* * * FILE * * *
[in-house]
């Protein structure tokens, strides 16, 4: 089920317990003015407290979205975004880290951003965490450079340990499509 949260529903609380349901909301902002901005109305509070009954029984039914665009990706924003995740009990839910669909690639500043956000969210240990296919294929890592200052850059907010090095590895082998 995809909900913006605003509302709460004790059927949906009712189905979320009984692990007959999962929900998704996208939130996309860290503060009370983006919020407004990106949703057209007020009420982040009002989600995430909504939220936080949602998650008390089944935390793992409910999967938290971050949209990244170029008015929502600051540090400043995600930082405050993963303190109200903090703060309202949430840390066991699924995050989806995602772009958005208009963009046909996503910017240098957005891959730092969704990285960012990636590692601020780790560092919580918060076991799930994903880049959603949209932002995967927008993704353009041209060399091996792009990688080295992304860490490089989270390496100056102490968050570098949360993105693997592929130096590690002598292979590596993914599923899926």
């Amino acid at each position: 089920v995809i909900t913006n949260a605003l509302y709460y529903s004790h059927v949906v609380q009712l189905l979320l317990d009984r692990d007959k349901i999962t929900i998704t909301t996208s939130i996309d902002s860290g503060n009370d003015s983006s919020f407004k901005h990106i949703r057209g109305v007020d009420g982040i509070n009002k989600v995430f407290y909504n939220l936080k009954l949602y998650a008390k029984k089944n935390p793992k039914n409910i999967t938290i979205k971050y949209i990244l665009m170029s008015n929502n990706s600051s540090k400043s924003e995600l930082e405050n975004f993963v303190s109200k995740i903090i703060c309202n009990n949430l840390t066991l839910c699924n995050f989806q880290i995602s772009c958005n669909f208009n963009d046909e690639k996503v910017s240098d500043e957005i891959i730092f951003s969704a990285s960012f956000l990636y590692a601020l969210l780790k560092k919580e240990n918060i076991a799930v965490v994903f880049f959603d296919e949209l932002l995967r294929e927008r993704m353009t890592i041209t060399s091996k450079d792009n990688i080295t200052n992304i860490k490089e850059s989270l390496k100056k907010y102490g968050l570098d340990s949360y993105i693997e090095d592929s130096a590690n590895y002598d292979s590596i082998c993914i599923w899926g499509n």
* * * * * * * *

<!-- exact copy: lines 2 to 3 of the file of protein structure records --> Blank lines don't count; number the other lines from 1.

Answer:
């Protein structure tokens, strides 16, 4: 089920317990003015407290979205975004880290951003965490450079340990499509 949260529903609380349901909301902002901005109305509070009954029984039914665009990706924003995740009990839910669909690639500043956000969210240990296919294929890592200052850059907010090095590895082998 995809909900913006605003509302709460004790059927949906009712189905979320009984692990007959999962929900998704996208939130996309860290503060009370983006919020407004990106949703057209007020009420982040009002989600995430909504939220936080949602998650008390089944935390793992409910999967938290971050949209990244170029008015929502600051540090400043995600930082405050993963303190109200903090703060309202949430840390066991699924995050989806995602772009958005208009963009046909996503910017240098957005891959730092969704990285960012990636590692601020780790560092919580918060076991799930994903880049959603949209932002995967927008993704353009041209060399091996792009990688080295992304860490490089989270390496100056102490968050570098949360993105693997592929130096590690002598292979590596993914599923899926």
């Amino acid at each position: 089920v995809i909900t913006n949260a605003l509302y709460y529903s004790h059927v949906v609380q009712l189905l979320l317990d009984r692990d007959k349901i999962t929900i998704t909301t996208s939130i996309d902002s860290g503060n009370d003015s983006s919020f407004k901005h990106i949703r057209g109305v007020d009420g982040i509070n009002k989600v995430f407290y909504n939220l936080k009954l949602y998650a008390k029984k089944n935390p793992k039914n409910i999967t938290i979205k971050y949209i990244l665009m170029s008015n929502n990706s600051s540090k400043s924003e995600l930082e405050n975004f993963v303190s109200k995740i903090i703060c309202n009990n949430l840390t066991l839910c699924n995050f989806q880290i995602s772009c958005n669909f208009n963009d046909e690639k996503v910017s240098d500043e957005i891959i730092f951003s969704a990285s960012f956000l990636y590692a601020l969210l780790k560092k919580e240990n918060i076991a799930v965490v994903f880049f959603d296919e949209l932002l995967r294929e927008r993704m353009t890592i041209t060399s091996k450079d792009n990688i080295t200052n992304i860490k490089e850059s989270l390496k100056k907010y102490g968050l570098d340990s949360y993105i693997e090095d592929s130096a590690n590895y002598d292979s590596i082998c993914i599923w899926g499509n």